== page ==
CONLEY: I had nothing to do with the political aspects of that at all.
I just remember reading, maybe the Kennedy memoirs, where he negotiated the original base rights as a freebie so that we would have a landing field in the middle of the Atlantic Ocean. As I remember we were going to negotiate in good faith to get landing rights, but if the negotiations broke down we were going to simply go in and take it. We were going to have basic rights in the Azores with or without their agreement. The Portuguese probably understood that. By the time 1973 rolled around I think there was an understanding that both sides needed to benefit from it, and that was what the negotiations were all about.
There were monies made available from us to the Portuguese for a handsome educational training program. I was the point person on that part of the result of the agreement. In fact, when April 1974 came up we were just on the verge of organizing with professors coming to town to organize a program for training Portuguese teachers, I believe, at the University of Texas. I was dealing with the minister of education and his deputy to get an agreement together.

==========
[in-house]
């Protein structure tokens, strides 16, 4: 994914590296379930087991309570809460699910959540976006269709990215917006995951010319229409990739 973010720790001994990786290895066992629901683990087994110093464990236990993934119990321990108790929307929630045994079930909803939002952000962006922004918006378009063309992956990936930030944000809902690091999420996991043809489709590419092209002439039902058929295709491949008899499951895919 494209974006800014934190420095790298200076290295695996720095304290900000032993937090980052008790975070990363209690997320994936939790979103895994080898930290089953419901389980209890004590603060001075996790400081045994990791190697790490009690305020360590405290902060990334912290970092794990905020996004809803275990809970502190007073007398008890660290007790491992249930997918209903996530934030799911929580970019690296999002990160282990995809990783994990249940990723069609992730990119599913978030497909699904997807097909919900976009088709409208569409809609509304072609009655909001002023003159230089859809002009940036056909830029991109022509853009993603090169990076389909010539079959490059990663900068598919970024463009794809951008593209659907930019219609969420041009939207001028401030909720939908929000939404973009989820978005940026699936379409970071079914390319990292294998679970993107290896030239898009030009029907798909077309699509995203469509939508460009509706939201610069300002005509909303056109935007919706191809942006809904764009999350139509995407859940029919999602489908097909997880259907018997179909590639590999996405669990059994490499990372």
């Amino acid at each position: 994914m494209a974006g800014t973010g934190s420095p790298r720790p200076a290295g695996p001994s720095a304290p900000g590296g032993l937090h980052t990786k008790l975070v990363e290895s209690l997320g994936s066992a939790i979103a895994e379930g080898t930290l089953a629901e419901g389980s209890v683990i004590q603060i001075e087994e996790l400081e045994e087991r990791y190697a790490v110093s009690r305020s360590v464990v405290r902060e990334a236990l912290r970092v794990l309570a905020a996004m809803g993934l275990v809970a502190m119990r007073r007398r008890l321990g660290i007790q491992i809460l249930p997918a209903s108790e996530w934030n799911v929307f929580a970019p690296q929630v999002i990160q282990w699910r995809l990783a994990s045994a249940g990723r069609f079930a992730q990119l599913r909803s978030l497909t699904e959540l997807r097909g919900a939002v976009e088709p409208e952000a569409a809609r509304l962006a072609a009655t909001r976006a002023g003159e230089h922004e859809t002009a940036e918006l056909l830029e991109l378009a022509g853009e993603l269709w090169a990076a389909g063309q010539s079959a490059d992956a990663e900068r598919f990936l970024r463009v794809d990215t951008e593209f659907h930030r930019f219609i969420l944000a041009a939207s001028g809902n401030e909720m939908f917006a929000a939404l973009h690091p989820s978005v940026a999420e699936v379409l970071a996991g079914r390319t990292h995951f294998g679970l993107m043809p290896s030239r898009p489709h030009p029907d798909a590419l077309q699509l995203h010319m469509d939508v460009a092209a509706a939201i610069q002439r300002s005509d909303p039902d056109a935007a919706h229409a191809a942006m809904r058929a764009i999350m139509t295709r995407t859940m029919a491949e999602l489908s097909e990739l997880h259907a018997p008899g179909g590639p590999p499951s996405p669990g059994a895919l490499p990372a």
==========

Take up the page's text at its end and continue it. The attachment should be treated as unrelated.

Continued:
Another example on the cultural side: the first jazz festival in Portuguese history was being held out on the coast, far enough from downtown Lisbon. There was an American group there, the Ornette Coleman Quartet. He had a bass by the name of Charlie Haden who was the only bass I know of who ever won a Guggenheim scholarship. At one point Coleman calls Charlie Haden up front from the back of the quartet and says, “I now introduce my friend and bass, Charlie Haden. He is going to go play an original composition.” Haden comes up there with his instrument and says, “My composition is called ‘Food to Che’ and I dedicate it to the freedom fighters in Angola and Mozambique.” Well, the government had suspected something like this would happen. They had no idea what it would be but that there would be an event. So, they had filled the first four or five rows with veterans from the African wars, many of them with crutches, loss of limb, etc. The huge amphitheater just went up for grabs. Charlie Haden was taken to the secret police headquarters. I got a call the next morning asking me to get him out, which I did, with the guarantee that he would leave within 24 hours. I put him up overnight and we got him out the next day. In the early ‘70s the [subject of] African wars was a tinderbox. Portugal, a beautiful secret garden of Europe with a tremendous culture and wonderful warm people, was permeated with the united policy they had towards their African colonies.